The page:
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Economic Liberty and the Growing Student Loan Bubble

The argument continues over whether the housing bubble was caused by government regulations, predatory lenders, or a combination of both.  I think Thomas Sowell did an excellent job making the case against the government in Housing Boom and Bust, and Wendell Cox at the National Center for Policy Analysis recently published an excellent article detailing how local zoning and Smart Growth initiatives caused the worst housing bubbles in the United States.

While the housing market is still sluggish—a nightmare in some places—the job market is starting to have serious implications on what I’ve long considered The Next Bubble: student loans.  On Monday, the Department of Education announced that in the Fiscal Year 2009 the national student loan default rate rose from 7% to 8.8%. This measure only counts recent graduates whose first loan payments came due between Oct. 1, 2008 and Sept. 30, 2009.  Given that many recent grads can defer repayment for a time, these numbers are probably getting worse.

What’s the cause of the increase in defaults? According to the DOE’s press release, it’s premiums that are too high, institutions that offer programs with poor employment prospects, and, of course, “misleading or overly aggressive recruiting practices.”  The solution? More regulation! The DOE will now work to make schools more transparent, issue price controls, and place additional oversight on educational programs.

Mike Riggs at Reason makes the connection between defaults and the college industry quite forcefully:

Why [Education Secretary Arne] Duncan is insisting that more money be funneled to schools that will turn around and jack up tuition and fees, as opposed to lambasting state legislatures that require poor people to attend for-profit colleges before they can transcend the grease-caked plexiglass ceiling of customer service, is beyond me.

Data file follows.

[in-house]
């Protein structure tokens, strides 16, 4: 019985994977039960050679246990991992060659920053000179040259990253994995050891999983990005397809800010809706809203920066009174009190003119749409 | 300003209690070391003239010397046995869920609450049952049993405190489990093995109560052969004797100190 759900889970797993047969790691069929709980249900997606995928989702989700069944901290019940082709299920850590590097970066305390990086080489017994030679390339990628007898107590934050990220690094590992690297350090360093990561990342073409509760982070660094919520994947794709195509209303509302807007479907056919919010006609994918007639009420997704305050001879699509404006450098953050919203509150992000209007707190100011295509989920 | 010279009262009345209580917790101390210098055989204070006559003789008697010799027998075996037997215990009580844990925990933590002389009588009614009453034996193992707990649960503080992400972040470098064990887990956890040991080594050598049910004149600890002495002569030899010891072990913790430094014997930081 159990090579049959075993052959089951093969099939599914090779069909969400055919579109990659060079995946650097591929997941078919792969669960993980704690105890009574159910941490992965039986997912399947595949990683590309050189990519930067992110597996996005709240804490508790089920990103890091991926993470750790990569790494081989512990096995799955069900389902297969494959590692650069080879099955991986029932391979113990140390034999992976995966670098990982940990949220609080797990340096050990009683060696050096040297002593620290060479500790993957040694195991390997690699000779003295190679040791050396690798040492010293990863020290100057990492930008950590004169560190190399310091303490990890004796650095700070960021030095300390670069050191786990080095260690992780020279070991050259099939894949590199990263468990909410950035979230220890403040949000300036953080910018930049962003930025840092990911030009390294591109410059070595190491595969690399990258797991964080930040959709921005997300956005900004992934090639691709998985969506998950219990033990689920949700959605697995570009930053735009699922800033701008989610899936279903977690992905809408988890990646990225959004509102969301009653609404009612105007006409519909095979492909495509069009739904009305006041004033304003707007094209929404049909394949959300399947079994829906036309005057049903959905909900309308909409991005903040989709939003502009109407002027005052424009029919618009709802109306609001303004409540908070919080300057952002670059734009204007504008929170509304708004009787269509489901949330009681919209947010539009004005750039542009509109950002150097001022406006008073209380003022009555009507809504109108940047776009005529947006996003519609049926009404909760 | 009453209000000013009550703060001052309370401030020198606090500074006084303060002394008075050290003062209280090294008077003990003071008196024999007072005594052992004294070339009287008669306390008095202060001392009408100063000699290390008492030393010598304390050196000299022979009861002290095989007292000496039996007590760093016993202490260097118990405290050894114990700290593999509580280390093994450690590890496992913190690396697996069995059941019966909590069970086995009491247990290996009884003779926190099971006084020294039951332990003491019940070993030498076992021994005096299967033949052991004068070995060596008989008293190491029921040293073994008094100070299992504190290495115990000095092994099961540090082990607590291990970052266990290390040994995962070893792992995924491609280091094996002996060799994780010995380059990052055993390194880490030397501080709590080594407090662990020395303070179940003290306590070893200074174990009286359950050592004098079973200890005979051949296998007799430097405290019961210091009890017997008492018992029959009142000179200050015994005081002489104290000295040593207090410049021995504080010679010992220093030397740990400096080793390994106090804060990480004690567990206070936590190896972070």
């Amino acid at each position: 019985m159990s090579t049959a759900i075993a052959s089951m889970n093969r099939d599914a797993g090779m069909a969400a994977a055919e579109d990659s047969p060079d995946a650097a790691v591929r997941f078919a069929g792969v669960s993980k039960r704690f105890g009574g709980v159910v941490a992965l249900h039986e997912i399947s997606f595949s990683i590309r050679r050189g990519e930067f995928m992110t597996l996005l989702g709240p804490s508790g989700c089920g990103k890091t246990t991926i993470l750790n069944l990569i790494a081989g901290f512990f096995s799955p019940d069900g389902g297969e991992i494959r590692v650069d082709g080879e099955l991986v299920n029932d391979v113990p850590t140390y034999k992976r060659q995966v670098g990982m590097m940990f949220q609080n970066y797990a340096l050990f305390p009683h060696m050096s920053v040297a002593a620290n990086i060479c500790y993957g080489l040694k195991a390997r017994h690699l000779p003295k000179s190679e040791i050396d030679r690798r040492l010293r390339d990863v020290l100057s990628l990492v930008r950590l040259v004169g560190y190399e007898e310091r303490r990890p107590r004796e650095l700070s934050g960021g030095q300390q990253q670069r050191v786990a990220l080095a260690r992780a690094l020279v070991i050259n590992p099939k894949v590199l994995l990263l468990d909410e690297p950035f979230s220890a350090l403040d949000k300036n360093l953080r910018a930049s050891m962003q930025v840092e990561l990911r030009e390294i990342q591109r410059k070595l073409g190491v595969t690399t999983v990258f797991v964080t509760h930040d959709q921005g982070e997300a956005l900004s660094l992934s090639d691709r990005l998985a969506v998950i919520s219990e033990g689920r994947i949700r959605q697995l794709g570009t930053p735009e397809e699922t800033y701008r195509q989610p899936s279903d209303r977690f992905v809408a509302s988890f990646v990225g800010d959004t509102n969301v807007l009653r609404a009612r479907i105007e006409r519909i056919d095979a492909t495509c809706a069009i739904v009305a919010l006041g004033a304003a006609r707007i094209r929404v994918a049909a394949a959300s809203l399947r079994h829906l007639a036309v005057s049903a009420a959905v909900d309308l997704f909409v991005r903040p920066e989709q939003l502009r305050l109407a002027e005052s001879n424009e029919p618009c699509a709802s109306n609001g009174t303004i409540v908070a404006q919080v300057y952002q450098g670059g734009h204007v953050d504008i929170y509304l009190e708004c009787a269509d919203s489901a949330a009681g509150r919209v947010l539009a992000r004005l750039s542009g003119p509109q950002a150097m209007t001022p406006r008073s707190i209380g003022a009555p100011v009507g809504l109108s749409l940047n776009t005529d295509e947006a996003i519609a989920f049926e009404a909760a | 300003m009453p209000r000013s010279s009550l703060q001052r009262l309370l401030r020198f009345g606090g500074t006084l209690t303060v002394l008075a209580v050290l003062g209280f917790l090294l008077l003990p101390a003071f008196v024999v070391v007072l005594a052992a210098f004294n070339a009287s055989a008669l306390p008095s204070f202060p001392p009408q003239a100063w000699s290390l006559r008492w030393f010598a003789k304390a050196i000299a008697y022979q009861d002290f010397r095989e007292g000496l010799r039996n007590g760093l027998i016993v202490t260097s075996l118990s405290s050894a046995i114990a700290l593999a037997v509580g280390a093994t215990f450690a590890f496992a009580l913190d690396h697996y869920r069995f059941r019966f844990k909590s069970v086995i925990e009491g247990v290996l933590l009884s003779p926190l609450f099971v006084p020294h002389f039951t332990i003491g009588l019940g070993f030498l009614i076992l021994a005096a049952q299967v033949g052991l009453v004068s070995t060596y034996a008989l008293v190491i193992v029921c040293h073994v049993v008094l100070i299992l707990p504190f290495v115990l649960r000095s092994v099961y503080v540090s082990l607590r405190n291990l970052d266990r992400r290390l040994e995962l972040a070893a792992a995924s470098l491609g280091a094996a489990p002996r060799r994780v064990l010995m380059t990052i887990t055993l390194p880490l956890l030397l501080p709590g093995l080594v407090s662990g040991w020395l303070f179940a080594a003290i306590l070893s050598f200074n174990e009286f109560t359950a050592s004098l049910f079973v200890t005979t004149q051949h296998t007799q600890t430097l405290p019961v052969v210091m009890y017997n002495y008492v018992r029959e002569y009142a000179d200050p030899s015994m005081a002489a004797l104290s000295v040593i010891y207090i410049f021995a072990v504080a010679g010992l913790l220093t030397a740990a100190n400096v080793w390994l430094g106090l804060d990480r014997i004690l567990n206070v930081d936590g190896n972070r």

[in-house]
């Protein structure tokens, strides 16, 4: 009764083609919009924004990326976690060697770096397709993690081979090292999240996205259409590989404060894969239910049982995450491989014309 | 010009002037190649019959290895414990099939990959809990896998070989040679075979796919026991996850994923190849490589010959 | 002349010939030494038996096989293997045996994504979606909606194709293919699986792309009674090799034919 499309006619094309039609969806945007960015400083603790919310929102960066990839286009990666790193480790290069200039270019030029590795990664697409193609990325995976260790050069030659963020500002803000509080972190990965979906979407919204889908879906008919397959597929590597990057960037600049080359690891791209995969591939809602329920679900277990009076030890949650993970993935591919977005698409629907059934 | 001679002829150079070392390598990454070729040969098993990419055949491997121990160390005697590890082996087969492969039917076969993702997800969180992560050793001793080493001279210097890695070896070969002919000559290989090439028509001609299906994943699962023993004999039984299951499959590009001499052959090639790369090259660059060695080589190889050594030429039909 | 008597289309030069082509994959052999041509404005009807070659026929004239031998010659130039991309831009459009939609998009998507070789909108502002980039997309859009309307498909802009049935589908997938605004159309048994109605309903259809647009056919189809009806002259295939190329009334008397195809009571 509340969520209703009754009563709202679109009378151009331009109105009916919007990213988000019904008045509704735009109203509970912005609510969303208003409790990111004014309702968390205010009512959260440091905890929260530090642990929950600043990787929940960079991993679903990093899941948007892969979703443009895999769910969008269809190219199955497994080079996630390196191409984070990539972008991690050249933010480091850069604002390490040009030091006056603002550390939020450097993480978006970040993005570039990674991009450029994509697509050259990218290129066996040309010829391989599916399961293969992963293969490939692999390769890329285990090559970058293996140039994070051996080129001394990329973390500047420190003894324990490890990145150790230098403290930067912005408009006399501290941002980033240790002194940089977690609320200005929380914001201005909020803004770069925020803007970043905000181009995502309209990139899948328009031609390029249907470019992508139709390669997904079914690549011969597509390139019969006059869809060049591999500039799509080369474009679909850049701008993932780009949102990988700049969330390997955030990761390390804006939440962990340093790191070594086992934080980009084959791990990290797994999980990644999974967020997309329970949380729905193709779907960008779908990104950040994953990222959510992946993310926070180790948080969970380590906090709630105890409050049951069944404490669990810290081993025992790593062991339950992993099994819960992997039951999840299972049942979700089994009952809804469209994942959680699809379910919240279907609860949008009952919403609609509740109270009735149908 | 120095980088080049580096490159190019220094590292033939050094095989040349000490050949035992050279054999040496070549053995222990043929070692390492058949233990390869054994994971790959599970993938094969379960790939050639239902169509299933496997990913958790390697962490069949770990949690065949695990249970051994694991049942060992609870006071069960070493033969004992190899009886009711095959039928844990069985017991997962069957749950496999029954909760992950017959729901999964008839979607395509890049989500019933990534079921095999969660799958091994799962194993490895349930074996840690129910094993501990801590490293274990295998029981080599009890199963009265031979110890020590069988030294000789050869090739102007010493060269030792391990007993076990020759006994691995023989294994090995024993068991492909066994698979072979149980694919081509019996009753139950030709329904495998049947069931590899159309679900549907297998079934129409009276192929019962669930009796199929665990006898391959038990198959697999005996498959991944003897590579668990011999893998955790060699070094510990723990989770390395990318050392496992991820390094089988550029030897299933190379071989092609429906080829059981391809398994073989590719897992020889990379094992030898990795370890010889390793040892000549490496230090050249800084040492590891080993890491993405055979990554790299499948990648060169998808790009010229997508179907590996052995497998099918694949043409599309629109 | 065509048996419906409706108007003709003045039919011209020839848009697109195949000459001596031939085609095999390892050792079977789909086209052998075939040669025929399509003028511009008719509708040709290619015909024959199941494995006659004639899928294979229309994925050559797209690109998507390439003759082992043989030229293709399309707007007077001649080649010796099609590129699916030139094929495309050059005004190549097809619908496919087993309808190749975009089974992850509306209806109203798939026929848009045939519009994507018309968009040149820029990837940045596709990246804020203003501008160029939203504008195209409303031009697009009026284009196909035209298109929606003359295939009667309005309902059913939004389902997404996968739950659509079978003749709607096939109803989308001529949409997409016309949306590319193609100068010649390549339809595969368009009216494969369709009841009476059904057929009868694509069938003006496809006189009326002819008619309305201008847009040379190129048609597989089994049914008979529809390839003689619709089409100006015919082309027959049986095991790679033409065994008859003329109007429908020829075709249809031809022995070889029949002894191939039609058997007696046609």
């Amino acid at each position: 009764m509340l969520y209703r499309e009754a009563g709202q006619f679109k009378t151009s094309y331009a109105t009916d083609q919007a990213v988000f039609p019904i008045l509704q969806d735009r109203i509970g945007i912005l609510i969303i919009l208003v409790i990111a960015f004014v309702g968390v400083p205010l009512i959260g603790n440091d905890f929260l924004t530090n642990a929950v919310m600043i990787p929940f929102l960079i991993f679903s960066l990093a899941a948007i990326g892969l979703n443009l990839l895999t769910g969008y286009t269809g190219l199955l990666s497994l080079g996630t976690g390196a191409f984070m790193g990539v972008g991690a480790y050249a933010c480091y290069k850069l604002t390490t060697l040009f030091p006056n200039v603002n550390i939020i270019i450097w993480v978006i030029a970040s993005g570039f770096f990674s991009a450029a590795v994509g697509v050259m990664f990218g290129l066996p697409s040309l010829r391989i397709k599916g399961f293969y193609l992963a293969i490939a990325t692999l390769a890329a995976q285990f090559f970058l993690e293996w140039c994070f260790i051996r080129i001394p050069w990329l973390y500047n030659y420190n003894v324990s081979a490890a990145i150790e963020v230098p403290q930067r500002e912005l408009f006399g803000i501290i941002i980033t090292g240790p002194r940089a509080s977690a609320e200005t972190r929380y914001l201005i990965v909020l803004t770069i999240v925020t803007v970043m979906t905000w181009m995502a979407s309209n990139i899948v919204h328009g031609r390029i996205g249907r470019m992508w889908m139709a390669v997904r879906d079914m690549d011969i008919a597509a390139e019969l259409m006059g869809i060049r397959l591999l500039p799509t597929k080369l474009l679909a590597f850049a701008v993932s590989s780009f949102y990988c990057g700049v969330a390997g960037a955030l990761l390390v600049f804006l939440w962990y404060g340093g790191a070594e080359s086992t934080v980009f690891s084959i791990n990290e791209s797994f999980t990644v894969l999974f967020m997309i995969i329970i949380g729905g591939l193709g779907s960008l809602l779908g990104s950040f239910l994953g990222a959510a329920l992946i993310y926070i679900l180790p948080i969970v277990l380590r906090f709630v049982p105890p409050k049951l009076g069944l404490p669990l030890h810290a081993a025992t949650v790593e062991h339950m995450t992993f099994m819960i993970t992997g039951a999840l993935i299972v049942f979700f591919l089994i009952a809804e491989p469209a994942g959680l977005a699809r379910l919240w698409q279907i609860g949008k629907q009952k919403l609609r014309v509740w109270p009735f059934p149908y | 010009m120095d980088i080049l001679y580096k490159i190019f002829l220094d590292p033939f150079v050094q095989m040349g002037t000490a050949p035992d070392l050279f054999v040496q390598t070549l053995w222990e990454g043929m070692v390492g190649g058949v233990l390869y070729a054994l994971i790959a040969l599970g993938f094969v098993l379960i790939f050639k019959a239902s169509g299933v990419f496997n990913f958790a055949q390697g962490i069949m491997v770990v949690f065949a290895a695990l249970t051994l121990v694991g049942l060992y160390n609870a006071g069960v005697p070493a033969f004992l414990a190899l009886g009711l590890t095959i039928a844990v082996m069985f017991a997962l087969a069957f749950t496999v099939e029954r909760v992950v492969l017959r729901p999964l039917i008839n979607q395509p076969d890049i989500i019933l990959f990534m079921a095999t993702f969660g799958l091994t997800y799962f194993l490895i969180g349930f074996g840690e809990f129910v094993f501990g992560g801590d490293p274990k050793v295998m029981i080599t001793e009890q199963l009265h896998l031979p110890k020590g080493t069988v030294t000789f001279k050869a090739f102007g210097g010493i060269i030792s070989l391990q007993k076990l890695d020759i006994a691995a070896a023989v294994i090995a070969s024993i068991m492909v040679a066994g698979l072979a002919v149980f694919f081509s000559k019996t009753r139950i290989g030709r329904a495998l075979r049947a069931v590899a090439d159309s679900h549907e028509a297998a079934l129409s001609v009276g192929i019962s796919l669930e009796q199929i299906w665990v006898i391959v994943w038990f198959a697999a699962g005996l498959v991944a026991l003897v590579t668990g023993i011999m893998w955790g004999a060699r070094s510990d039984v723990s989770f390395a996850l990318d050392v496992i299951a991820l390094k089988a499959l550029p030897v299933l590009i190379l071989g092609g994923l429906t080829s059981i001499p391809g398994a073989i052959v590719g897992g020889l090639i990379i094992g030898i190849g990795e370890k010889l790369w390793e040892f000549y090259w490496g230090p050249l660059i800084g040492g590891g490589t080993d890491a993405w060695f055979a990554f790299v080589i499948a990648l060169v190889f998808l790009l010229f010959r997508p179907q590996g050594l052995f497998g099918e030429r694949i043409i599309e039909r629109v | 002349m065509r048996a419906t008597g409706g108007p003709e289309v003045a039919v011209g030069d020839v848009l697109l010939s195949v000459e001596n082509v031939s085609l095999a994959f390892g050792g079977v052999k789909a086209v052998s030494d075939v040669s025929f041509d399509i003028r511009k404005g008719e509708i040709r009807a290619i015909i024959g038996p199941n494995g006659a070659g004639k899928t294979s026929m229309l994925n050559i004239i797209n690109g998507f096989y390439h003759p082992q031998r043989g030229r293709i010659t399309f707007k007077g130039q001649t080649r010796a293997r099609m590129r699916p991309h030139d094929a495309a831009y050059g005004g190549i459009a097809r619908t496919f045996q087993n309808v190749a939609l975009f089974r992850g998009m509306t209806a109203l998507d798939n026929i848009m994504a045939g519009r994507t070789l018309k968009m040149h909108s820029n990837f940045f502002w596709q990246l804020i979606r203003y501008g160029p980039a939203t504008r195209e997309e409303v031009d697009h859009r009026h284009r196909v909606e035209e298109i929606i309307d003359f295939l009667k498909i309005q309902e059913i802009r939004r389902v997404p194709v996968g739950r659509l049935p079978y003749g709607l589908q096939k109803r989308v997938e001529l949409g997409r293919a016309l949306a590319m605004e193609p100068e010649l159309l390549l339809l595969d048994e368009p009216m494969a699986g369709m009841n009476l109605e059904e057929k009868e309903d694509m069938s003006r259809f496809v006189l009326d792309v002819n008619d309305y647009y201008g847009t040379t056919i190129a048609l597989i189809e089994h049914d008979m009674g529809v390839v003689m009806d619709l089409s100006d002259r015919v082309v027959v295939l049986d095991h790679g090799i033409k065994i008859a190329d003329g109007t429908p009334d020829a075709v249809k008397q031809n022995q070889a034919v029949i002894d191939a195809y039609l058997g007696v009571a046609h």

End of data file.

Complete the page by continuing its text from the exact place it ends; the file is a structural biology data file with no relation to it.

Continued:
Indeed, in this economy we’re facing the reality of professional regulation as protectionism.  According to the Institute for Justice, in the 1950s only one in twenty jobs required a professional license; today it’s more than one in three.  Although many unemployed Americans may have too much pride to try out a “lesser” job than the one they lost (and their numbers are likely dwindling now that we’re three years into this), those who are eager to be entrepreneurial are discovering that even many service jobs are now protected by cartels.

As I’ve acknowledged previously, Wyoming’s unemployment rate is not too bad compared to other states, but we’ve got plenty of cartels.  Title 33 of the Wyoming Statutes lays out 47 chapters of professional regulations, supposedly designed to protect you. Of course, the only thing we know for sure is that they’re protecting those who’ve already satisfied the regulations from competition. Here’s but a few examples:

  • Would you like to advise people on how to eat healthy in Wyoming? You’ll need a license, and to get one you will need a college degree and 900 hours of training.
  • Would you like to be an athletic trainer? You’ll need a license for this, too, which requires a four-year college degree and an exam, administered by the Wyoming Board of Athletic Training.
  • What if you found a way to turn your fascination with geology into a career? In order to be a “professional geologist,” it will take a four-year degree (with the right coursework), passing examinations, four years of professional practice and—my favorite part—“written endorsements from peers attesting to [your]  professional competency.”

This is but a small sampling of Title 33, and I only point these jobs out because these are professions that could well arise from hobbies.  There are people who know from years of experience how to eat, how to train athletically, and how to study rocks.  Most others could learn these jobs from professionals through an informal institution that once defined America, apprenticeship.  Alas, no, a college degree is required, then exams, and maybe even an approved apprenticeship, with a closely guarded curriculum.

Just by suggesting this I’ve probably ruffled some feathers.  Many dieticians, athletic trainers and professional geologists will insist licensure is protecting consumers from malpractice, quackery, and perhaps even death.  As a member of not one, but two cartels, take it from me: this is nonsense.  Contract law and tort law in these United States are more than enough to redress and deter professional malpractice.  For those who commit crimes we even have criminal laws.

So, as college grads find themselves unemployed and shouldering student loan debt, do they switch careers?  As we’ve seen, it’s not so simple: just to try and enter a different market, they have to go back to college, and more often than not take on more debt.  So, the Next Bubble continues to grow, fostered by free money from the federal government and barriers to entry erected by the states.

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